Robert Lopez’s writing has been strictly balanced by his editors in order to temper the notions of certain of the N&R‘s presumed readership. Lopez, like the prosecuting attorneys, both creates and reinforces misnomers in his reporting. Melodramatically reminding us that “[t]he origins of the Latin Kings are shrouded in mystery” might be meaningful to readers in New York or Chicago, where the Latin Kings have a contrasting history. But in Greensboro, the origin is crystal clear: there were no Latin Kings here until Jorge Cornell moved to Greensboro in 2005, established the NC ALKQN (a distinct body from the Latin Kings of other regions) and began recruiting troubled youth of color in an attempt to make a positive change in the community.
Jordan Green deserves esteem for the consistency and depth of his coverage of the Latin Kings for the past 4 years. His latitude as a hard news reporter for an alternative weekly tabloid format paper has made for some important archivism in the case of the NC ALKQN, and Green has frequently avoided archetypical gang journalism.
But it’s easy to sensationalize in cases like this; to be sure, the trial means to criminalize a sensation more than it does any sort of substantial crime—RICO indicts thought and intent by design. Asking, as Green did in his article in Yes! Weekly last week, what the “code of silence” tattoo on Cornell’s neck signifies is one of these sensational moves. Of course it could mean that Cornell is a gangster who refuses to talk to cops because his every move represents a metered step toward the furtherance of a vast criminal network on the order of your favorite mafia movie. Or perhaps, like most people, he finds it distasteful to chat with law enforcement personnel.
For Cornell specifically, that distaste might be because any conversation with them tends to lead to his arrest—he’s been to jail for felonies 18 times in the past seven years, and every single one was dismissed, continued indefinitely, or ended in a not guilty verdict. This is not to mention the violent sorts of “appropriate use of force” employed by GPD officers during arrests that is almost universally under-reported or not reported at all.
This is just an example. Tempering the flashy details available to an average spectator with context is paramount in minimizing media bias in this and every court case. Even if a story is composed of 100% direct quotes from witness testimony, the way they are arranged on the page and referred to will lead you to different conclusions. Moreover, who you hear saying them, and what kinds of stories are being told before and after, will contribute to the story you take away, regardless of the facts at hand.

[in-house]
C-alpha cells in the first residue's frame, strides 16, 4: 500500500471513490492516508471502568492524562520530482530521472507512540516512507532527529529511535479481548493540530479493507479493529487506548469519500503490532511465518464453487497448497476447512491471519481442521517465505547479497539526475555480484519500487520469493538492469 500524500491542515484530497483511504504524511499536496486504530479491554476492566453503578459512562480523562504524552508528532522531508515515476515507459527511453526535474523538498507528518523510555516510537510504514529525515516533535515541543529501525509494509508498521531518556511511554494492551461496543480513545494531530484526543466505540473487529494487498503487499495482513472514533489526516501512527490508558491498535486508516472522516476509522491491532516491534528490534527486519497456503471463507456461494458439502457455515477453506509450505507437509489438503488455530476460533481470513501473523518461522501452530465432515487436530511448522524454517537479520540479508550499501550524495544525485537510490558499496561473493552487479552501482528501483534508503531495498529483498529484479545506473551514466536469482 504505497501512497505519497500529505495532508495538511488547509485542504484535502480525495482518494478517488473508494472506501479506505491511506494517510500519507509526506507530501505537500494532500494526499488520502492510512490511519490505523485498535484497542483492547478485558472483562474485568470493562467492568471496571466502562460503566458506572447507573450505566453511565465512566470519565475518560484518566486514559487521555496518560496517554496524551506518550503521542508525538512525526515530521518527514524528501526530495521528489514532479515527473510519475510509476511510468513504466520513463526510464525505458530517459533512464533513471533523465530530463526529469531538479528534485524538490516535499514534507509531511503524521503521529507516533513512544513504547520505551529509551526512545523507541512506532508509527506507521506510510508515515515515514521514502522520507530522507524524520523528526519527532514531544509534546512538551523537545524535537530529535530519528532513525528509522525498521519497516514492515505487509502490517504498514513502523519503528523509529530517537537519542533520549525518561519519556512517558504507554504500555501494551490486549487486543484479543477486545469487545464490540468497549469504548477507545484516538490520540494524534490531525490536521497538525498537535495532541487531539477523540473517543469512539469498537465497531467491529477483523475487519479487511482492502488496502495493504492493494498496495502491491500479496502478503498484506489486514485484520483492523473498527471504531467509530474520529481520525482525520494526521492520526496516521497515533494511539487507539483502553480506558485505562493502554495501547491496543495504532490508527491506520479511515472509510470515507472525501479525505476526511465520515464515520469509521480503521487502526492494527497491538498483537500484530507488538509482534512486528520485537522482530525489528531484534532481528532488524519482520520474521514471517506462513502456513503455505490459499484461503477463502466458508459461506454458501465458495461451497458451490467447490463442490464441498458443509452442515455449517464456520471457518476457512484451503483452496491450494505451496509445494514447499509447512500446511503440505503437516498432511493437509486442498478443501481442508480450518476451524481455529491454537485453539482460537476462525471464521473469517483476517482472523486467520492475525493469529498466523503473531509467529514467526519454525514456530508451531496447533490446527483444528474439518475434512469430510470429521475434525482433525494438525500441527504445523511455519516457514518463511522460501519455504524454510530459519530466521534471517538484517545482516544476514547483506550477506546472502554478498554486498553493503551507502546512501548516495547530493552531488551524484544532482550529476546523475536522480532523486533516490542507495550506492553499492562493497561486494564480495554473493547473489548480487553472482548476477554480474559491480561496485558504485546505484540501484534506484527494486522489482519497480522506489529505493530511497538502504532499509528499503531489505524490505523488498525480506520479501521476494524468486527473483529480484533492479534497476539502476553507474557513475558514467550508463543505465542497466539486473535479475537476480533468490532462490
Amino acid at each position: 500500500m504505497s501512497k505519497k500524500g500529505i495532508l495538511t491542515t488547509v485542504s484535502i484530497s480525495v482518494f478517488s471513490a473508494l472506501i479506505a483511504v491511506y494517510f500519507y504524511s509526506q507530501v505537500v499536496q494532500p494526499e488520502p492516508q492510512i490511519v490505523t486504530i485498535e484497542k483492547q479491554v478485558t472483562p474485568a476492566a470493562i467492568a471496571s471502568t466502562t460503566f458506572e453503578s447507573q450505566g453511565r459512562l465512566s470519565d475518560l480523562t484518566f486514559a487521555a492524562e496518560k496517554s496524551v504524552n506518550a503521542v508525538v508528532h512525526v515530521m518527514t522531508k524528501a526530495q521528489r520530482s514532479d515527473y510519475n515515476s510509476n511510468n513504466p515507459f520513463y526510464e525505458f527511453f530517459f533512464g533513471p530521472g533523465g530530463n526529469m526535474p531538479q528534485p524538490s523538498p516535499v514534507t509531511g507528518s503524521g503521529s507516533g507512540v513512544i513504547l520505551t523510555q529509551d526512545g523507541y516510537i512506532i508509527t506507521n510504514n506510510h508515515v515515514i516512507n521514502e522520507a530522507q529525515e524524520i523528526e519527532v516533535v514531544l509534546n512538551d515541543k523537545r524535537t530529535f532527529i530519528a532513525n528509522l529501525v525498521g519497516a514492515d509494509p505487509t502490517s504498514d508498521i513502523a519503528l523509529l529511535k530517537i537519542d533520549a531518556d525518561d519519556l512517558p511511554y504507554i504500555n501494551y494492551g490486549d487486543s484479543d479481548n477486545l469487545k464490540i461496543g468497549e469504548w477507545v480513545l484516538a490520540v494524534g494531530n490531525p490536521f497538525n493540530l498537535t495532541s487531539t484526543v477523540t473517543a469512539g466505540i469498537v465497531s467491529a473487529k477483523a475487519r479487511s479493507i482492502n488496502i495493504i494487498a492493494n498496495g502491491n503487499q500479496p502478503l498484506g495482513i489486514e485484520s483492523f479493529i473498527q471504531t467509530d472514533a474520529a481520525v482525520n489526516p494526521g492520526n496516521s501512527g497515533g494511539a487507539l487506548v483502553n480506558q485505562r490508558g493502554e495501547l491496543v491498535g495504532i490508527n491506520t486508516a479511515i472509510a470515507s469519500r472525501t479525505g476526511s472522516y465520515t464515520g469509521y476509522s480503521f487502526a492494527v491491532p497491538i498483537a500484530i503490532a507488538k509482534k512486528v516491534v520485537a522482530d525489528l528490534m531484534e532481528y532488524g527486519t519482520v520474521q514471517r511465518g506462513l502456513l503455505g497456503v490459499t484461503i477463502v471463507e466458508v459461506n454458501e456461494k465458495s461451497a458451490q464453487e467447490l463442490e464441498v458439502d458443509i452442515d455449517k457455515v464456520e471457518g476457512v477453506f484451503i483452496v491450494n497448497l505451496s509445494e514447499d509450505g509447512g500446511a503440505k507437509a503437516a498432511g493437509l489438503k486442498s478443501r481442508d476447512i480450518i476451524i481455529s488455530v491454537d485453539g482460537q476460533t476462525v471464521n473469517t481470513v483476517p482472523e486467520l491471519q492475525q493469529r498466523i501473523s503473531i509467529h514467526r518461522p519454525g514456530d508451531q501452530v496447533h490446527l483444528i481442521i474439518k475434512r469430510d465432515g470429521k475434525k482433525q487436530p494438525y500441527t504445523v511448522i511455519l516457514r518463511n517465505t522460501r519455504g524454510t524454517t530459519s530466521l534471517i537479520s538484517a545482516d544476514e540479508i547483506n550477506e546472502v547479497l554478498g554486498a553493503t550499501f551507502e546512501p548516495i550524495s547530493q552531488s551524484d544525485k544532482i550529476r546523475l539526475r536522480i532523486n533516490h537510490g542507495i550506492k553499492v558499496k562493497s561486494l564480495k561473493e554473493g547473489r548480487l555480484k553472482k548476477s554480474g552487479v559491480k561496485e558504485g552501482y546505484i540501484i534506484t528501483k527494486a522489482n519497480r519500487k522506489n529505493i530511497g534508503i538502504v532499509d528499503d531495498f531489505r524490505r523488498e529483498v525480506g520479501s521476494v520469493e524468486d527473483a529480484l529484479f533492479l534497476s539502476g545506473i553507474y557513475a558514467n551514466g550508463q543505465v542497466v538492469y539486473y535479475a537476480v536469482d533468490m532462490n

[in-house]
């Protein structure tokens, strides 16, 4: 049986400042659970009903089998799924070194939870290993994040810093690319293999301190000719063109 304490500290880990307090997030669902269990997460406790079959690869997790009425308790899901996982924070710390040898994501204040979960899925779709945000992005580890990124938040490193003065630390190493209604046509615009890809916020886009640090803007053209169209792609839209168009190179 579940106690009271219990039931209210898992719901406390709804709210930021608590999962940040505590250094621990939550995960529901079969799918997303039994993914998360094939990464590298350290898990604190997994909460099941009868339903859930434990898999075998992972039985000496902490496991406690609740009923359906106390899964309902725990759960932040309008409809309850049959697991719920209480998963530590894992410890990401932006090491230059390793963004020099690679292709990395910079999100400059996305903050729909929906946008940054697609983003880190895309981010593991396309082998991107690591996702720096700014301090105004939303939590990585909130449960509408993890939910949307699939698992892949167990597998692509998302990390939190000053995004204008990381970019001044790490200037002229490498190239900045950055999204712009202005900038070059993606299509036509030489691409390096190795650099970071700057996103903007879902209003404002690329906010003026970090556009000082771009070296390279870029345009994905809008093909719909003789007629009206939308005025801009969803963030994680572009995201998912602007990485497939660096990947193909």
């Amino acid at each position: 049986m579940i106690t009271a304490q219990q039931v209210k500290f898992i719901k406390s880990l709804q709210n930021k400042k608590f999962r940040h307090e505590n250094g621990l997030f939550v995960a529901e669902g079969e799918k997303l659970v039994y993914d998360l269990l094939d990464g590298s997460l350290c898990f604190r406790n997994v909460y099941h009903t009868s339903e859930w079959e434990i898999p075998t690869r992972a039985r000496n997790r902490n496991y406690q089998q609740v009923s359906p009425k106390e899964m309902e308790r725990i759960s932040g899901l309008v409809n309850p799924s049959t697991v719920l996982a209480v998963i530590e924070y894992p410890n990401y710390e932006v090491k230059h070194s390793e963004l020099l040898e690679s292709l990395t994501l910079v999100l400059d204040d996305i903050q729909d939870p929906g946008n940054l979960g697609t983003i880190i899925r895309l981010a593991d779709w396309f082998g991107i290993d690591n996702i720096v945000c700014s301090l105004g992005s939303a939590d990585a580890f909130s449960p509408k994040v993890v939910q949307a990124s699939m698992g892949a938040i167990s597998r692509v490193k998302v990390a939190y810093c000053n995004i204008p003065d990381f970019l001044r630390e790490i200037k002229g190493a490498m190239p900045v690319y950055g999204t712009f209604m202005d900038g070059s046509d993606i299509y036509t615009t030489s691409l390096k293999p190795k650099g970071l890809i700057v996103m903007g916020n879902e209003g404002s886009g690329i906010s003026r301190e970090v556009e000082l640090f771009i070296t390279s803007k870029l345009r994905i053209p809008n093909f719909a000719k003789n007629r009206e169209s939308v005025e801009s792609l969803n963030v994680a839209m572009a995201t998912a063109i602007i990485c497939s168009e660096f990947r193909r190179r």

If you treat that the testimony of informants as truth, as Robert Lopez does in his October 22nd article on the trial, it’s easy to forget that there is a possibility the facts being presented represent a fabricated history, sewn together by federal investigators and coached into consistent reality by prosecuting attorneys. The gaffes and backtracks by Robert Vasquez Jr. migh remind folks that this is an ever-present peril in constructing an acurate narrative of the history of the NC ALKQN.
The tendency to defer to the shorthand of FBI boilerplate when it comes to understanding the ALKQN is understandable. The Latin Kings is a violent brand in many states, and not all leadership has undergone the sea change evident in NC. The documentary series “Gangland” aired by the “History” channel has probably done more than any other media node to singlehandedly discredit contemporary associations of people of color, especially those unafraid to call out law enforcement for misconduct, and those who arm themselves for self-defense. There’s no accounting for good TV.
Ultimately, it is the responsibility of media consumers to sift through data and make judgments on their own. Recognizing this task as perilous helps. Remembering that every news outlet — including the ones claiming to be objective and balanced — has motives beyond simple truth-telling, is crucial. Familiarizing yourself with the weapons used by those more interested in perpetuating a familiar story that’s “sexy” — a word used unironically by Assistant D.A. Robert Lang in his opening statements for the prosecution to describe the nature of some of the details he’d be presenting the jury — is critical.
So, for the future, it would be better to be vigilant than to simply take this article at its word.
We encourage you to do so.